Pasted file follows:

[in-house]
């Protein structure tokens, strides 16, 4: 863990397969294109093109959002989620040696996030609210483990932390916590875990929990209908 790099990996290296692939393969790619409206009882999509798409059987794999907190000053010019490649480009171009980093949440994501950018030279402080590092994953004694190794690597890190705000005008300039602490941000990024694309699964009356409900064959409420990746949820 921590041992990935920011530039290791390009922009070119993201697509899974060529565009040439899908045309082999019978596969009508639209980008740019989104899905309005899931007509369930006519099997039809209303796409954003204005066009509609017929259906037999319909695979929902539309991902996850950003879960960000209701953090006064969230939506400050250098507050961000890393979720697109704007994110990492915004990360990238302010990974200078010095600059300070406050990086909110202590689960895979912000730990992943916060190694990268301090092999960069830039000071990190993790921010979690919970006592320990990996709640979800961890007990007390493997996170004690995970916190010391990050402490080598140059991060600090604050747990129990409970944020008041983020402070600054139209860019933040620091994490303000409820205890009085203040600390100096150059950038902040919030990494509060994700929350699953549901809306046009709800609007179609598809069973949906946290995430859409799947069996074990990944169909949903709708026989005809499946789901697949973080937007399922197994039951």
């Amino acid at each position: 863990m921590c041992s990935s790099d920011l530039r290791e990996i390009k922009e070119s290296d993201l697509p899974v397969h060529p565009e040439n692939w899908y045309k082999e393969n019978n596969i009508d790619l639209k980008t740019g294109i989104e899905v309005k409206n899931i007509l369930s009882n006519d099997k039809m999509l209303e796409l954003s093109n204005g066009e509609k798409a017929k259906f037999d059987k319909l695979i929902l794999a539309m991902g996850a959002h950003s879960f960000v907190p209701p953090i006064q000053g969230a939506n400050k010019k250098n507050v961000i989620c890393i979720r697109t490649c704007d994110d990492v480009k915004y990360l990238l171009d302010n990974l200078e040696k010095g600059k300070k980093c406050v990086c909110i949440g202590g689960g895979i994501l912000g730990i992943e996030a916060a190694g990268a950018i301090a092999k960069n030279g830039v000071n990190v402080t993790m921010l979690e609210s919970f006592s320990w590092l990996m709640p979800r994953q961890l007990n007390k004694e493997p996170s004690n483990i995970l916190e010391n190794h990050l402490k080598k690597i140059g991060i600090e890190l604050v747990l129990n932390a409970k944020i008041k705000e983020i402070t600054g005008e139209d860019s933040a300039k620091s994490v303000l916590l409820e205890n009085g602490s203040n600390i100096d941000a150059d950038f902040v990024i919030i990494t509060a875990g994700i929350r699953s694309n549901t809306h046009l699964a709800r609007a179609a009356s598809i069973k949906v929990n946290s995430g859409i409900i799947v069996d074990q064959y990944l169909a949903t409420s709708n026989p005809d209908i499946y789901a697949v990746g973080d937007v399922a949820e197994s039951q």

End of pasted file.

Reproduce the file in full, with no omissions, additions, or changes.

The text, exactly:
[in-house]
């Protein structure tokens, strides 16, 4: 863990397969294109093109959002989620040696996030609210483990932390916590875990929990209908 790099990996290296692939393969790619409206009882999509798409059987794999907190000053010019490649480009171009980093949440994501950018030279402080590092994953004694190794690597890190705000005008300039602490941000990024694309699964009356409900064959409420990746949820 921590041992990935920011530039290791390009922009070119993201697509899974060529565009040439899908045309082999019978596969009508639209980008740019989104899905309005899931007509369930006519099997039809209303796409954003204005066009509609017929259906037999319909695979929902539309991902996850950003879960960000209701953090006064969230939506400050250098507050961000890393979720697109704007994110990492915004990360990238302010990974200078010095600059300070406050990086909110202590689960895979912000730990992943916060190694990268301090092999960069830039000071990190993790921010979690919970006592320990990996709640979800961890007990007390493997996170004690995970916190010391990050402490080598140059991060600090604050747990129990409970944020008041983020402070600054139209860019933040620091994490303000409820205890009085203040600390100096150059950038902040919030990494509060994700929350699953549901809306046009709800609007179609598809069973949906946290995430859409799947069996074990990944169909949903709708026989005809499946789901697949973080937007399922197994039951």
């Amino acid at each position: 863990m921590c041992s990935s790099d920011l530039r290791e990996i390009k922009e070119s290296d993201l697509p899974v397969h060529p565009e040439n692939w899908y045309k082999e393969n019978n596969i009508d790619l639209k980008t740019g294109i989104e899905v309005k409206n899931i007509l369930s009882n006519d099997k039809m999509l209303e796409l954003s093109n204005g066009e509609k798409a017929k259906f037999d059987k319909l695979i929902l794999a539309m991902g996850a959002h950003s879960f960000v907190p209701p953090i006064q000053g969230a939506n400050k010019k250098n507050v961000i989620c890393i979720r697109t490649c704007d994110d990492v480009k915004y990360l990238l171009d302010n990974l200078e040696k010095g600059k300070k980093c406050v990086c909110i949440g202590g689960g895979i994501l912000g730990i992943e996030a916060a190694g990268a950018i301090a092999k960069n030279g830039v000071n990190v402080t993790m921010l979690e609210s919970f006592s320990w590092l990996m709640p979800r994953q961890l007990n007390k004694e493997p996170s004690n483990i995970l916190e010391n190794h990050l402490k080598k690597i140059g991060i600090e890190l604050v747990l129990n932390a409970k944020i008041k705000e983020i402070t600054g005008e139209d860019s933040a300039k620091s994490v303000l916590l409820e205890n009085g602490s203040n600390i100096d941000a150059d950038f902040v990024i919030i990494t509060a875990g994700i929350r699953s694309n549901t809306h046009l699964a709800r609007a179609a009356s598809i069973k949906v929990n946290s995430g859409i409900i799947v069996d074990q064959y990944l169909a949903t409420s709708n026989p005809d209908i499946y789901a697949v990746g973080d937007v399922a949820e197994s039951q």